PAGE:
Comments: Study compared computer gamers to non-gamers. Researchers found the gamers had reactions to pictures (cues) in a similar ways as drug users have to pictures (cues) of drug use. More evidence that their brains had changed.
Thalemann R, Wölfling K, Grüsser SM. Behav Neurosci. 2007 Jun;121(3):614-8. Interdisciplinary Research Group on Addiction, Berlin Institute for Medical Psychology, Charité Universitätsmedizin Berlin, Berlin, Germany.
It has been posited that excessive computer game playing behavior, referred to as computer game addiction, meets criteria that have been internationally established to define drug addiction.
Nevertheless, there have been no psychophysiological investigations of the underlying mechanisms available to support the characterization of excessive computer gaming as behavioral addiction.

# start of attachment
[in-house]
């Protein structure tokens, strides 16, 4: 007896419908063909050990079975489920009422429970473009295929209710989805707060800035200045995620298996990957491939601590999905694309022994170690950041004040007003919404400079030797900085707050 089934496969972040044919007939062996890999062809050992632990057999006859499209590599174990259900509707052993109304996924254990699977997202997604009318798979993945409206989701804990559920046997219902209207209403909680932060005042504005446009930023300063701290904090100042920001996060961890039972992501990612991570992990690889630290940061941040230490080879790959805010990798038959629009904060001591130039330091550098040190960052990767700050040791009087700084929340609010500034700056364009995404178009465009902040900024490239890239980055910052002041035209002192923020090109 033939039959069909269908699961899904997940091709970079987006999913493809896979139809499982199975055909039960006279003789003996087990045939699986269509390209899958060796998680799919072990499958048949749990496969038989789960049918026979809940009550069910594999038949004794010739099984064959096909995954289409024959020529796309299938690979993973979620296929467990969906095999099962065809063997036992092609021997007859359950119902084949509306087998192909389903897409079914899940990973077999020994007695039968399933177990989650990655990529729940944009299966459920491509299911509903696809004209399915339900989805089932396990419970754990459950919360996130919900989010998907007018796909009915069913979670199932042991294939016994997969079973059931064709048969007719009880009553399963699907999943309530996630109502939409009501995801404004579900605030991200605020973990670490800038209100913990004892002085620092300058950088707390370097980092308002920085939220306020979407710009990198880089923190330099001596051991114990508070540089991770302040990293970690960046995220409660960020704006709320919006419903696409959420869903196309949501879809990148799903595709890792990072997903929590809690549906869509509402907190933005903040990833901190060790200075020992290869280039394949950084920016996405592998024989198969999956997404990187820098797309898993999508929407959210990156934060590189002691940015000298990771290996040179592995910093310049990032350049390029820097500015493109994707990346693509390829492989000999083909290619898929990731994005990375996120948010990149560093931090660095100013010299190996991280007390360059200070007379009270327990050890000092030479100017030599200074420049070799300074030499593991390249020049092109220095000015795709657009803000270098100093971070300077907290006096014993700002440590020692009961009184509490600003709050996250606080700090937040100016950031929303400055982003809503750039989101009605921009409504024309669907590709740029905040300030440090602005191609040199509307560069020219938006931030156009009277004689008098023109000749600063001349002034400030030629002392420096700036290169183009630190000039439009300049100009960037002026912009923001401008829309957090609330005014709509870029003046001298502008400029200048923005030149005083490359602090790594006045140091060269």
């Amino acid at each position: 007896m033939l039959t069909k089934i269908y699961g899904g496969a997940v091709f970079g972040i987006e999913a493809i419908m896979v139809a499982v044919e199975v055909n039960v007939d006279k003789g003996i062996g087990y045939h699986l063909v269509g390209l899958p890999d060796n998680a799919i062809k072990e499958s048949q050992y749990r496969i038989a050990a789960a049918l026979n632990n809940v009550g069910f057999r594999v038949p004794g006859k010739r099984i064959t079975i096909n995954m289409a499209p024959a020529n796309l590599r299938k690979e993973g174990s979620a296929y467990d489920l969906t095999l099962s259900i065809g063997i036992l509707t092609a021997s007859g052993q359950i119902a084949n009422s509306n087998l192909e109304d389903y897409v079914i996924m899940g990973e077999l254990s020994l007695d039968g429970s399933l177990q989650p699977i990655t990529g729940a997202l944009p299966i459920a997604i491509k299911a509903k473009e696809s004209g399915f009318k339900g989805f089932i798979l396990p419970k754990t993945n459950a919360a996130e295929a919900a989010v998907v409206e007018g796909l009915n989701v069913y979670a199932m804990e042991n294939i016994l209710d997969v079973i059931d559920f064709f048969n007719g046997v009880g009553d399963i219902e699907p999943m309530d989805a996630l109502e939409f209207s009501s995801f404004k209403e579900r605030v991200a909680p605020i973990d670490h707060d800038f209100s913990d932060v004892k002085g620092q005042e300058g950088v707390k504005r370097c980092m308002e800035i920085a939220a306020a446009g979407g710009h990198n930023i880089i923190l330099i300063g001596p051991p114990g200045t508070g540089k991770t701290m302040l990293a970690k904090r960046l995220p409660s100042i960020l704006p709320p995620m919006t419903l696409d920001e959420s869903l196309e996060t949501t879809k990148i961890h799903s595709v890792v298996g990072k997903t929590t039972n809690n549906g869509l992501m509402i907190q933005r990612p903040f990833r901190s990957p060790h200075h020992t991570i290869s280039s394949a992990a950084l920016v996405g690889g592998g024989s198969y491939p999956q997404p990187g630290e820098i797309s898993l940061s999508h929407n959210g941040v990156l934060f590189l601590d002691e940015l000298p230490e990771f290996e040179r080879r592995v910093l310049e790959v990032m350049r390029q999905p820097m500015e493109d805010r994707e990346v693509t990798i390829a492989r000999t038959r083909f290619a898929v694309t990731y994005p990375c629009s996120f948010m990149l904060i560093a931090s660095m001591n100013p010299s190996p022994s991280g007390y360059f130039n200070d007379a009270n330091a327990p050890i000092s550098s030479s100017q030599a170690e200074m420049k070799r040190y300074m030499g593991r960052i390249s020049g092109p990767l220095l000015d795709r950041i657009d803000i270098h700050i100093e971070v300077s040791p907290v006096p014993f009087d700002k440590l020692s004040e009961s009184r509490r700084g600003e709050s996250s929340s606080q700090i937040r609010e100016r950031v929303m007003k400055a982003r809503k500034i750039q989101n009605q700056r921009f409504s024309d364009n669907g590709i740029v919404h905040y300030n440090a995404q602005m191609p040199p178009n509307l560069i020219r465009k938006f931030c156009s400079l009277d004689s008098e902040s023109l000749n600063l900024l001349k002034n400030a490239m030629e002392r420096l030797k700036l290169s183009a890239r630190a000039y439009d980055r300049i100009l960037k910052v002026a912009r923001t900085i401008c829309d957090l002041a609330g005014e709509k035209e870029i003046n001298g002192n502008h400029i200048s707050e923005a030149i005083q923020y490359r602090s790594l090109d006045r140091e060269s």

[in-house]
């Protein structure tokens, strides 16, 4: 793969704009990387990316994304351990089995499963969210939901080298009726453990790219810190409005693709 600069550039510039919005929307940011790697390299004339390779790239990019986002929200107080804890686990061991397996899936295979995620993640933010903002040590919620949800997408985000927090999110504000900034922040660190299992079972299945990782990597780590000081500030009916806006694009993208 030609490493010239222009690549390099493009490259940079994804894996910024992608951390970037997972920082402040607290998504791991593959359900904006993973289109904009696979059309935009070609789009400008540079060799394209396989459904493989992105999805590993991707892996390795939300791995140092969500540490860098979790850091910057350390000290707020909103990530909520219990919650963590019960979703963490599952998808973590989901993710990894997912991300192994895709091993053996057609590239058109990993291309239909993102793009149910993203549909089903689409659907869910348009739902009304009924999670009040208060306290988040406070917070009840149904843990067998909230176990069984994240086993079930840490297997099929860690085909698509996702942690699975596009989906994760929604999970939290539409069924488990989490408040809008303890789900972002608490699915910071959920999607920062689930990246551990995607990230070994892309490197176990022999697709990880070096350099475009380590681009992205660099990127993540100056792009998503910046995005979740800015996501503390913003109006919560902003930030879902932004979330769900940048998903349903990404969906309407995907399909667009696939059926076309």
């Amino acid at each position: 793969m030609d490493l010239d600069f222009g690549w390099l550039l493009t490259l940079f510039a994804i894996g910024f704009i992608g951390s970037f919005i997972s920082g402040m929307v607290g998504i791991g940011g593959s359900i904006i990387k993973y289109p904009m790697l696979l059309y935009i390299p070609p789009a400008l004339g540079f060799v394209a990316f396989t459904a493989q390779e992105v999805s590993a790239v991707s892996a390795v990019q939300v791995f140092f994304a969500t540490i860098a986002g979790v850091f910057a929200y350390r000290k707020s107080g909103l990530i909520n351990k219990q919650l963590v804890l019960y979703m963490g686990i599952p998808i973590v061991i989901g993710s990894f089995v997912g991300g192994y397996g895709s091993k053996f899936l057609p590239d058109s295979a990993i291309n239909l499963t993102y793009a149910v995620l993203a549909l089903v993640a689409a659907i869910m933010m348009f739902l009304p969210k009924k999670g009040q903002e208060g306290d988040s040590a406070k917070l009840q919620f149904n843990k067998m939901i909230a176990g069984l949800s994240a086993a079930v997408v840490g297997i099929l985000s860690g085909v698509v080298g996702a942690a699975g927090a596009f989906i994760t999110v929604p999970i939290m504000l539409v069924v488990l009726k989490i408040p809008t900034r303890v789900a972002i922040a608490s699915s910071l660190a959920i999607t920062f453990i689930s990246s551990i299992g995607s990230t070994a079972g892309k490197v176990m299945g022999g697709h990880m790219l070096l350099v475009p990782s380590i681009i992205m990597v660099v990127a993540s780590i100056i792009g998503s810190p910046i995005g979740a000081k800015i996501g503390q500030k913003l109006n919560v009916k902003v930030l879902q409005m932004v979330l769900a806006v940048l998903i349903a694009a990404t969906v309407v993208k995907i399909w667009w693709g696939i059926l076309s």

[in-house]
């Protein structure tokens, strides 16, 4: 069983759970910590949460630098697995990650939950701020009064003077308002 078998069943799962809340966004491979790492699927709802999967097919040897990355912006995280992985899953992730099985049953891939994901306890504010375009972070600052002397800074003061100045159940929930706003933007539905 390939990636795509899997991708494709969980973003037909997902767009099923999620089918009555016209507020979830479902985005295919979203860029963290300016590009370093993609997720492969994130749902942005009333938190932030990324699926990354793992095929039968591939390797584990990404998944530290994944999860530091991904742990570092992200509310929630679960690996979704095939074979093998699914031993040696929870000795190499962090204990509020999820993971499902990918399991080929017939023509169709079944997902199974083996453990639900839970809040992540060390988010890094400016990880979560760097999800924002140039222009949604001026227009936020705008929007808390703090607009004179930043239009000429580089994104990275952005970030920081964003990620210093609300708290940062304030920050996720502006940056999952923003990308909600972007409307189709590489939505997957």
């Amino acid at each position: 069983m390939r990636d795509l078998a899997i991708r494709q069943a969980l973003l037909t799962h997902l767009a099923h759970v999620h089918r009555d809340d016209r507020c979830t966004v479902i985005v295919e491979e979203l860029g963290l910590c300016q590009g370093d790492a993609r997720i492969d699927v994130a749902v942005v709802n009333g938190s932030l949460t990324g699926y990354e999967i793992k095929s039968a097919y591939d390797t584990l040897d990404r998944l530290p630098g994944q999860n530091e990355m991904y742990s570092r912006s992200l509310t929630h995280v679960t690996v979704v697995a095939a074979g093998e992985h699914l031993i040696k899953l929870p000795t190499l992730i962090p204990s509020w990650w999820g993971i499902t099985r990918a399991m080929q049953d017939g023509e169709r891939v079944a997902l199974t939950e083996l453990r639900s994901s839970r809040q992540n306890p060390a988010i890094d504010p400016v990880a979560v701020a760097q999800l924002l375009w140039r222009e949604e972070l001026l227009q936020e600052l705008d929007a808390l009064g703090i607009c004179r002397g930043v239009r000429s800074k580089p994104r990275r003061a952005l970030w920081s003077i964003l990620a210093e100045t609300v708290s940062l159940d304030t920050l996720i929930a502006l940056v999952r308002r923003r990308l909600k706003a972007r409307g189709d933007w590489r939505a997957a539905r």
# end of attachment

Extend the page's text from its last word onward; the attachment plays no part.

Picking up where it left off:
To investigate whether excessive computer gaming parallels learning processes in development and maintenance (which are assumed to underlie drug addiction), the authors obtained a psychophysiological assessment of the (learned) emotional processing of computer game-relevant and -irrelevant cues. For this purpose, electroencephalographic recordings in excessive and casual computer game players were conducted.
Significant between-group differences in event-related potentials evoked by computer game related-cues were found at parietal regions and point to an increased emotional processing of these cues in excessive pathological players compared with casual players. These results are in concordance with the suggestion that addiction is characterized and maintained through sensitization of the mesolimbic dopaminergic system along with incentive salience of specific addiction-associated cues